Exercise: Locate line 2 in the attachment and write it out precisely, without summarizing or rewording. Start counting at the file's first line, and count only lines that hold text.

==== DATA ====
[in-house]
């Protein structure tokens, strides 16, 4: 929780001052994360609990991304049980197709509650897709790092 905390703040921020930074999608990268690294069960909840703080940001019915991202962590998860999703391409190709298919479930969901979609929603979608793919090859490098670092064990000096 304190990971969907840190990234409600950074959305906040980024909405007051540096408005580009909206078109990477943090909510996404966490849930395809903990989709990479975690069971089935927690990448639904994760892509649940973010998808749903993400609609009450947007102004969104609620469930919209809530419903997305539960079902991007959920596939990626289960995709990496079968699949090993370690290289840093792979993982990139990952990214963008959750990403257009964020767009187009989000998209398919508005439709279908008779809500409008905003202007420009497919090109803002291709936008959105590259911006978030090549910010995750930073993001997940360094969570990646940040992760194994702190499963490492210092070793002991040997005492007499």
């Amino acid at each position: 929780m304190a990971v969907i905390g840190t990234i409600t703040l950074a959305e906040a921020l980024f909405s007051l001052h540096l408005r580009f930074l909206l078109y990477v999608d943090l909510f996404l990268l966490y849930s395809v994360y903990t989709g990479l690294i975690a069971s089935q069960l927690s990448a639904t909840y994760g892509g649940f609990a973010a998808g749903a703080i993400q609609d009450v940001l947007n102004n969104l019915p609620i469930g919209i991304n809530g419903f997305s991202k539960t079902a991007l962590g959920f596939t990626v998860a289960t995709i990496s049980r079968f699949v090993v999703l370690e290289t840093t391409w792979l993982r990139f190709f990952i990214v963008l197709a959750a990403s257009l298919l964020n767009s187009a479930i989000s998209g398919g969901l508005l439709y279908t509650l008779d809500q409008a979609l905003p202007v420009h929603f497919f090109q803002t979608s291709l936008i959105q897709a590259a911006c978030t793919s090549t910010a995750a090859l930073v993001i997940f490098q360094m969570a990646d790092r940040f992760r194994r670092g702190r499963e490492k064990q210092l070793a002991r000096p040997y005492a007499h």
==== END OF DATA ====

């Protein structure tokens, strides 16, 4: 929780001052994360609990991304049980197709509650897709790092 905390703040921020930074999608990268690294069960909840703080940001019915991202962590998860999703391409190709298919479930969901979609929603979608793919090859490098670092064990000096 304190990971969907840190990234409600950074959305906040980024909405007051540096408005580009909206078109990477943090909510996404966490849930395809903990989709990479975690069971089935927690990448639904994760892509649940973010998808749903993400609609009450947007102004969104609620469930919209809530419903997305539960079902991007959920596939990626289960995709990496079968699949090993370690290289840093792979993982990139990952990214963008959750990403257009964020767009187009989000998209398919508005439709279908008779809500409008905003202007420009497919090109803002291709936008959105590259911006978030090549910010995750930073993001997940360094969570990646940040992760194994702190499963490492210092070793002991040997005492007499």